Book: On Civil Society
At a time when the role of the civil
society organizations is in question, the book discusses
various aspects of civil society in Nepal
The Civil Society-State Interface
Editor: Anand Aditya
Published Date: 2011
Published by: Pragya Foundation/Friedrich-Ebert-Stiftung
Price: Not mentioned, Pages:
With the liberalization of political
system in Nepal in 1990,there was a mushrooming growth
in the number of civil society organizations. After the
Peoples Movement II in 2006, another series of floodgates
Despite the increase in the number of
civil society organizations, the Social Welfare Council,
the institution created to regularize these organizations,
failed to perform its duty. In this context, the involvement
of civil society organizations extensively expanded. Over
31,000 NGOs have been working in different parts of Nepal.
Here comes the controversy over their roles and duties.
At a time when there is a growing dispute
and debate over the role of civil society organizations,
the book comes out with the agenda and issue prevailing
in the contemporary society. Every country needs independent
and impartial civil society to self-organize and Nepal
is no exception. However, the recent trend in Nepal is
different. Civil society organizations are ideologically
divided and losing their essential identity.
Nepal boasts a rich tradition
of civic heritage based in the sovereignty of enlightenment
over power and privilege reflected in the wisdom of Sage
Veda Vyas, Videha Janak, Seer Ashtavakra and Buddha the
Enlightened, writes Dev Raj Dahal, head FES Nepal
Office in his foreword. The book captures the foundation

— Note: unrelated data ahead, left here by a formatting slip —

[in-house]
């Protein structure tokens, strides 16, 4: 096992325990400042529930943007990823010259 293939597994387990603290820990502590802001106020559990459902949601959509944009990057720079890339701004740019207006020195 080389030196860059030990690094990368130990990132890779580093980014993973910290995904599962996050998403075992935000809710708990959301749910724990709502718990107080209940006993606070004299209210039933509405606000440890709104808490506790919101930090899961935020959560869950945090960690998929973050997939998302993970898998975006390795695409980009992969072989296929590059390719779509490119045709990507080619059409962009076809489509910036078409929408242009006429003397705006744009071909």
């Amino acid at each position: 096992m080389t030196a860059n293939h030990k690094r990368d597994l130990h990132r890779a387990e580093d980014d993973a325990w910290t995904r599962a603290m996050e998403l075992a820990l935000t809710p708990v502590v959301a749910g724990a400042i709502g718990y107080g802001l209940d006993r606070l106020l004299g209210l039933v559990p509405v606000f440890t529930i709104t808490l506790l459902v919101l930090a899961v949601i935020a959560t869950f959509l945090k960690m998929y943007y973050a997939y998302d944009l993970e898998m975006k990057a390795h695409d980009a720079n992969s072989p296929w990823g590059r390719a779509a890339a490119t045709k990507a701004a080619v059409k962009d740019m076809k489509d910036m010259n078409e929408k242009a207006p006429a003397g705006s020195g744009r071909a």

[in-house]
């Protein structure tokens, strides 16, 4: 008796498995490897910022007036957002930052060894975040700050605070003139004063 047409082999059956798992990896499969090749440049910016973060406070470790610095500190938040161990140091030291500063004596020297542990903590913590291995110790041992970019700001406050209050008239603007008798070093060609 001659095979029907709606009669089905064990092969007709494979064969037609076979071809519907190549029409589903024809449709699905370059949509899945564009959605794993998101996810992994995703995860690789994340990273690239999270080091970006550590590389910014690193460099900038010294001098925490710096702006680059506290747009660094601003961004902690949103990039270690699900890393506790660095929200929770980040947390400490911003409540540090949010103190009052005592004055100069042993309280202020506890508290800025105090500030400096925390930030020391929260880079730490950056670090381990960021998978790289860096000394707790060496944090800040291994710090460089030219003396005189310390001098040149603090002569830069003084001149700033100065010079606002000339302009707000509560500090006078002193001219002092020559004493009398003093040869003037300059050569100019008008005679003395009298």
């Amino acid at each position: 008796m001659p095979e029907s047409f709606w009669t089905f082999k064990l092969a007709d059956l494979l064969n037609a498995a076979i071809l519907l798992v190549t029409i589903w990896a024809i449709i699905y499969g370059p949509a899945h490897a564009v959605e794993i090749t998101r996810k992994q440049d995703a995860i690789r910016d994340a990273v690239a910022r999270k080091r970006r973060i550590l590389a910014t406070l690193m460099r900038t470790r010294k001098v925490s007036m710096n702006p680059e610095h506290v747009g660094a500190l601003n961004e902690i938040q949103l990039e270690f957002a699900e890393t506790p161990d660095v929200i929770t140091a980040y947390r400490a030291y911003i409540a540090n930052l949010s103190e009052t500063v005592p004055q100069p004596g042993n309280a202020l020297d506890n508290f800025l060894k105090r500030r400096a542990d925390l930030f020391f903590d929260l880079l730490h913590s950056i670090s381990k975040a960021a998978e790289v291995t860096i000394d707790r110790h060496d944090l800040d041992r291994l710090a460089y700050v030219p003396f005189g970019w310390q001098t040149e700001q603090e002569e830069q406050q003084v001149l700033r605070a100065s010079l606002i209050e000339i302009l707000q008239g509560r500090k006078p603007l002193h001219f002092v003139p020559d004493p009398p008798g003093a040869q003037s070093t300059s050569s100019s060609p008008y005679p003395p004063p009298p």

as well as the process of the ongoing formation of Nepals
civil society, to show a way out of the political conundrum
by shoring up the wisdom expounded by the sages, heroes,
and builders of this nation-in-the making whose cosmos
mirrors what humanity deeply aspires for today-living
peacefully in harmony with all living beings.
Dahal rightly pointed out the present
state of civil society organizations and its role in Nepal.
One of the weaknesses of the civil society movement in
Nepal is that there are rare debates over their role.
"One problem is that there has been little public
debate on public goods, public roles and relationships.
It is, however, time now that such a discourse starts
to bring the gap between the private sector of individual
citizens and the political sector of government,"
writes Anand Aditya in his preface.
The book consists of the research papers
presented by many renowned authors of Nepal debating the
role of civil society organizations and their implications
in society. Anand Aditya's From Subjects to Citizens:
Civic Transformation in captive society discusses the
overall process of evolution of civil society in Nepal.
Dev Raj Dahal's paper The Enlightenment Tradition of Nepal:
Can the Civil Society Grasp It discuss the long history
of Nepalese process of civil society. Similarly, journalist
Yubaraj Ghimire discusses challenges of citizenship building
CD Bhatta's paper The Civil Society-State
Interface highlights how civil society is supplementing
and complementing in the process of national development
and institutional growth.
Anjoo Sharan Upadhyaya and Hemraj Subedi's
paper discusses the role of civil society in the peace
process of Nepal in the last eight years.Tika Prasad Dhakal's
paper highlights the role civil society has been playing
in Nepal in the areas of peace politics. Dr. Sambhuram
Simkhada's paper reflection of civil society helps to
learn the evolution of civil society organizations in
Nepal. Tone Bleie's paper Multi-track approaches to peace
building in Nepal and Julius Engel's article on challenges
on transitional justice system in Nepal discusses the
role played by civil society organizations in Nepal. Pramod
Mishra analyzes the role of opinion polls in the civil
society in Nepal in 2011.
Published by Pragya Foundation and Friedrich
Ebert Foundation, the book analyzes the civil society
movements and their contributions in the Nepalese society
and their inter-relations with state.
Source: New Spotlight Fortnightly
(30 August - 12 September 2013)